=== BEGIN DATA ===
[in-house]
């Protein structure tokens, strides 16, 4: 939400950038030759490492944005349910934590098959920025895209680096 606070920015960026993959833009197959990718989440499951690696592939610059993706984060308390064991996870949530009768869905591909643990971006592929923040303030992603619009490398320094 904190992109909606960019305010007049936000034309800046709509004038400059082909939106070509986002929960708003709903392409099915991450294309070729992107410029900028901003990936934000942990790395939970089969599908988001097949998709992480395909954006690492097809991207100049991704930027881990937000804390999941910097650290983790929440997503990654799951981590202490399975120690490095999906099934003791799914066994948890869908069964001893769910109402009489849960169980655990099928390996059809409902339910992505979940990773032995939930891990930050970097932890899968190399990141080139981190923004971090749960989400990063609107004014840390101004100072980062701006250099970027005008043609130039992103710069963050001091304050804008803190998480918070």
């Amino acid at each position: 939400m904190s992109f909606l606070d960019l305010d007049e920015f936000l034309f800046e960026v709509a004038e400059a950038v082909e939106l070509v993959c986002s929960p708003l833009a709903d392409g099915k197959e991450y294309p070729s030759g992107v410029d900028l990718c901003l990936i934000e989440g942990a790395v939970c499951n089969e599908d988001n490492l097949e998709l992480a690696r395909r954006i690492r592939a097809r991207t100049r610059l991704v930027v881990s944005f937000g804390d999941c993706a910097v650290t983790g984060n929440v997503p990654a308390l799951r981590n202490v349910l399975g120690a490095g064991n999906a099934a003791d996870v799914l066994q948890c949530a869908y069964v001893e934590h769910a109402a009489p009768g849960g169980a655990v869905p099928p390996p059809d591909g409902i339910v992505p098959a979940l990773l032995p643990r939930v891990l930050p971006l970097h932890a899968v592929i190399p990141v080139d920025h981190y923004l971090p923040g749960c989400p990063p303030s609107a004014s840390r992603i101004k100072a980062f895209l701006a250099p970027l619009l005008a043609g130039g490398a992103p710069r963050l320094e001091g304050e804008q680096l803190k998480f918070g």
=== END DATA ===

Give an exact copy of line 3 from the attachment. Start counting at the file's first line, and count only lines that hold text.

């Amino acid at each position: 939400m904190s992109f909606l606070d960019l305010d007049e920015f936000l034309f800046e960026v709509a004038e400059a950038v082909e939106l070509v993959c986002s929960p708003l833009a709903d392409g099915k197959e991450y294309p070729s030759g992107v410029d900028l990718c901003l990936i934000e989440g942990a790395v939970c499951n089969e599908d988001n490492l097949e998709l992480a690696r395909r954006i690492r592939a097809r991207t100049r610059l991704v930027v881990s944005f937000g804390d999941c993706a910097v650290t983790g984060n929440v997503p990654a308390l799951r981590n202490v349910l399975g120690a490095g064991n999906a099934a003791d996870v799914l066994q948890c949530a869908y069964v001893e934590h769910a109402a009489p009768g849960g169980a655990v869905p099928p390996p059809d591909g409902i339910v992505p098959a979940l990773l032995p643990r939930v891990l930050p971006l970097h932890a899968v592929i190399p990141v080139d920025h981190y923004l971090p923040g749960c989400p990063p303030s609107a004014s840390r992603i101004k100072a980062f895209l701006a250099p970027l619009l005008a043609g130039g490398a992103p710069r963050l320094e001091g304050e804008q680096l803190k998480f918070g």